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Tibet gains from Belt and Road Initiative

Xinhua | Updated: 2017-10-24 16:07

LHASA - October's recent national holiday proved a good week for Dibu, a Nepalese merchant in Burang, a Tibetan county sharing 400 kilometers of border with Nepal and India.

As the third generation in his family to do business in Burang, the only port of entry for foreign trade in Ngari Prefecture, Dibu has worked in the family business since he was 19 years old. Now, he is 54.

Winter is coming, and Dibu is busy purchasing goods before heavy snow cuts off the mountain road back to his home. The Chinese commodities should help him make a fortune by the end of the year.

"We can make 300,000 to 400,000 yuan ($45,230 to $60,307) a year, far more than what we can earn in Nepal," he said.

The per capita gross national income in Nepal was $730 last year, according to the World Bank data.

"Burang port is getting more prosperous as China promotes the Belt and Road Initiative. I am sure our business will continue to grow in the future," Dibu said.

Tibet, which is seeking a bigger role in the Belt and Road Initiative, has seen its economic growth on the fast track despite a slowing national economy in recent years.

Tibet's GDP has been one of the best performing in China over the past three years, with this year's half-year GDP growth reaching 10.8 percent, underpinned by strong investment in infrastructure and robust consumption, according to the region's statistics bureau.

Tibet Customs said the region's foreign trade rose 22.1 percent year-on-year to 4.7 billion yuan in the first three quarters.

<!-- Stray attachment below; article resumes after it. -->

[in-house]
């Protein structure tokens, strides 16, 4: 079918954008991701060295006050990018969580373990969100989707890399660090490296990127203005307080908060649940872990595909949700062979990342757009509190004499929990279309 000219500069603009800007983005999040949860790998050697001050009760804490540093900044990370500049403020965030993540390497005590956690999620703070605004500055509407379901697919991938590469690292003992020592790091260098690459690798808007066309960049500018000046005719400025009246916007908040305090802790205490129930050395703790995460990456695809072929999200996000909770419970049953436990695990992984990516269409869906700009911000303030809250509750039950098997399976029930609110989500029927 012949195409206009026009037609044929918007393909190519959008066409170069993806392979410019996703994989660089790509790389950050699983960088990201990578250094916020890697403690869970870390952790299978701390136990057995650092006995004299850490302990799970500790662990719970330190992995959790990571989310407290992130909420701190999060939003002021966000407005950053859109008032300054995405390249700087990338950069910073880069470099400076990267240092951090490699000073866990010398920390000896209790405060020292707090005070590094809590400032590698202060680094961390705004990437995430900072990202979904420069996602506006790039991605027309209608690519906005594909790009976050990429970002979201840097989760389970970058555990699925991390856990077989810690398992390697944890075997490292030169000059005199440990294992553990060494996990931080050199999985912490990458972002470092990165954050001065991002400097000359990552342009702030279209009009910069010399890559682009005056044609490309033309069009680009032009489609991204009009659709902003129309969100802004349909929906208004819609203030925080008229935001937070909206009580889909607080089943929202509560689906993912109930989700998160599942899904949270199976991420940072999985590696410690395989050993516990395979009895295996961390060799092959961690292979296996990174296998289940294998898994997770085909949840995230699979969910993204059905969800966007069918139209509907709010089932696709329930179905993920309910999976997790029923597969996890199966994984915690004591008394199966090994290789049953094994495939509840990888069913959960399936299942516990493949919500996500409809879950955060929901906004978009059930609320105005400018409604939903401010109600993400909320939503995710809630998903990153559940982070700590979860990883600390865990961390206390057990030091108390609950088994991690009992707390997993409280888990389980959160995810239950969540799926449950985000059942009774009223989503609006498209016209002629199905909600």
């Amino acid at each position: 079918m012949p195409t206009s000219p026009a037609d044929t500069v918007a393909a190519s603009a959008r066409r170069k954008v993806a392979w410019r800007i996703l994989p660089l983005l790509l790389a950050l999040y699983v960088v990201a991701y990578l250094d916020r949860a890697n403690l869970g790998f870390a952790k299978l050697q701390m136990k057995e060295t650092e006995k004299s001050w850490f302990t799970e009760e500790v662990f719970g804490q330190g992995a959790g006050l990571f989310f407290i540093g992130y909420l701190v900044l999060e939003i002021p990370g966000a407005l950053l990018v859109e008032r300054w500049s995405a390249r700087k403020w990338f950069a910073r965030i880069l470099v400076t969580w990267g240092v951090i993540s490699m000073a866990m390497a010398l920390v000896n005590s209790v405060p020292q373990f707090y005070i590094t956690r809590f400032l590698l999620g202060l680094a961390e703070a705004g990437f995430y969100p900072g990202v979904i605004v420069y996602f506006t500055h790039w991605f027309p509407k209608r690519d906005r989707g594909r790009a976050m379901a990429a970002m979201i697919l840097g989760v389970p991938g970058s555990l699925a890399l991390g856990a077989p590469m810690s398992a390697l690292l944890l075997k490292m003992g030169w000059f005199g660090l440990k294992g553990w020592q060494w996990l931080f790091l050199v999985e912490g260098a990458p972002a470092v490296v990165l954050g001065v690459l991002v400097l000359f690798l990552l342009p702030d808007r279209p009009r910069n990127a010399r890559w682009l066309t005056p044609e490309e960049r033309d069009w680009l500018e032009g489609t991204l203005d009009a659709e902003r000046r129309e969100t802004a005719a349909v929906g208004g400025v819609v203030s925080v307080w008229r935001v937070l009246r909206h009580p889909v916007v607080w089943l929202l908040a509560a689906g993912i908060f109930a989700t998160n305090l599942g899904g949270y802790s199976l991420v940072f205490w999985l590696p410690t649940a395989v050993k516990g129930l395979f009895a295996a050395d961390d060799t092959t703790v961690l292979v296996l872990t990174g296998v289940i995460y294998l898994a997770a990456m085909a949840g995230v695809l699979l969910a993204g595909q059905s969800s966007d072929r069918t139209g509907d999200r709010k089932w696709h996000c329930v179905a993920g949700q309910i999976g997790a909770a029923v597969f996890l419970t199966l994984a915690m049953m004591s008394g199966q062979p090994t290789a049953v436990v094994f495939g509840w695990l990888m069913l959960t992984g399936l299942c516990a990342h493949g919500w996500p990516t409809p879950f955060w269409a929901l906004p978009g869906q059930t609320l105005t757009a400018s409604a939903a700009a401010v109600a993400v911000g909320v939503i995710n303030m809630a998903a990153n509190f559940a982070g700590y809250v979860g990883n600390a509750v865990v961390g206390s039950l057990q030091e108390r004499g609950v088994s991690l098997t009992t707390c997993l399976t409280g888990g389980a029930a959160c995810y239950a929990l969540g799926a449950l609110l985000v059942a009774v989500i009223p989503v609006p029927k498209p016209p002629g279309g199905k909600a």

General trade surpassed petty trade to become Tibet's main foreign trade this year. In the first three quarters, imports and exports of general trade soared by 80.5 percent to hit 3 billion yuan, taking up 63.4 percent of Tibet's total foreign trade.

The fast growth in foreign trade benefited from a better business environment, infrastructure and trade policies, according to Yin Weifeng from Tibet Customs.

Reforms in customs procedures are being carried out to push forward the building of an economic belt in the Himalayan region and Bangladesh-China-India-Myanmar Economic Corridor. A China-Nepal cross-border economic cooperation zone is also being created.

The Belt and Road Initiative has opened more opportunities for the border region. China is aiding Nepal in a series of infrastructure projects including roads, power grids, bridges and industrial parks, all of which will become important channels to strengthen China-South Asia trade, where Tibet is an important gateway.

Tibetan enterprises are taking advantage of these opportunities to enter the overseas market.

In September last year, Libo Construction, along with several domestic companies, jointly undertook construction of a high voltage power line project in Ethiopia, becoming the first private enterprise in Tibet to enter Africa.

"All our achievement should be attributed to the Belt and Road Initiative, which gave domestic companies the confidence to walk out," said Tang Guozhong, chairman of Libo Construction.

Gaining confidence from Libo's success, 10 companies in Tibet have stepped into the overseas market, and many more are willing to follow suit.

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